Focusing on everyday life in Black communities rarely featured in American cinema, Burnett’s films combine lyrical storytelling with a starkly neorealist, documentary-style approach most famously seen in Killer of Sheep, the chronicle of a slaughterhouse employee’s daily struggles and the emotional baggage he carries home. Burnett once said of the film, “[Stan’s] real problems lie within the family, trying to make that work and be a human being. You don’t necessarily win battles; you survive.”
This documentary sheds valuable light on all aspects of Lorraine Hansberry’s play, A Raisin in the Sun, including the daunting challenge of securing investment and a venue for this production about a working class Black family, the casting process, artistic debates and finally its public reception.
The film takes place in the hilltops of Burundi, where a group of escaped coltan miners form an anti-colonialist computer hacker collective. From their camp in an otherworldly e-waste dump, they attempt a takeover of the authoritarian regime exploiting the region’s natural resources – and its people. When an intersex runaway and an escaped coltan miner find each other through cosmic forces, their connection sparks glitches within the greater divine circuitry.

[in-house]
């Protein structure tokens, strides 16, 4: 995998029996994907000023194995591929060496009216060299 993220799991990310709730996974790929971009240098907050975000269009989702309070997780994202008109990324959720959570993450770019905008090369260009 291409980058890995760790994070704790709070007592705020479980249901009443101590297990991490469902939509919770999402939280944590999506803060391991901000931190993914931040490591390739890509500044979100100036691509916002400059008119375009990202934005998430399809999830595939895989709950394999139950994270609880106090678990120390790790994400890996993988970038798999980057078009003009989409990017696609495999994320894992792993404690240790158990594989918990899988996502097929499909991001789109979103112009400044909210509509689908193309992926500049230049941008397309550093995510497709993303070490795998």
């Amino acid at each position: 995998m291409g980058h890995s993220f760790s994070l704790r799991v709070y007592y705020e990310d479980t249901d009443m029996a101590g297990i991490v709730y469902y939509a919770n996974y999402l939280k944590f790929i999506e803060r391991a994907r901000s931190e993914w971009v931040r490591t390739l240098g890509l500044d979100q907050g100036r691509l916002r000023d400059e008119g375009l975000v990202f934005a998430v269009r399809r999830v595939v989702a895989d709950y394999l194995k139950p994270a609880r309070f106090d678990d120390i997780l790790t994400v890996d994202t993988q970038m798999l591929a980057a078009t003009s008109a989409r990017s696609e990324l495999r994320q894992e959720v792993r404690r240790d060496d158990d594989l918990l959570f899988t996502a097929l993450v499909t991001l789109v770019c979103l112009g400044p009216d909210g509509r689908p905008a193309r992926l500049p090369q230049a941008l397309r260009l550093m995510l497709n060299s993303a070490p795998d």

This special explores the key battles in the Civil Rights Movement that transformed American society from the Montgomery Bus Boycott of 1955 to the Chicago Campaign which led to the Fair Housing Act of 1968.
From society’s new fixation on the ‘booty’, fuller lips, the dramatic rise of spray tanned skin, ethnic hairstyles, and athletic bodies, some argue that Black women are having a beauty moment. But others, primarily Black women, argue that traditional Black features and attributes are seen as more desirable when they are on White women.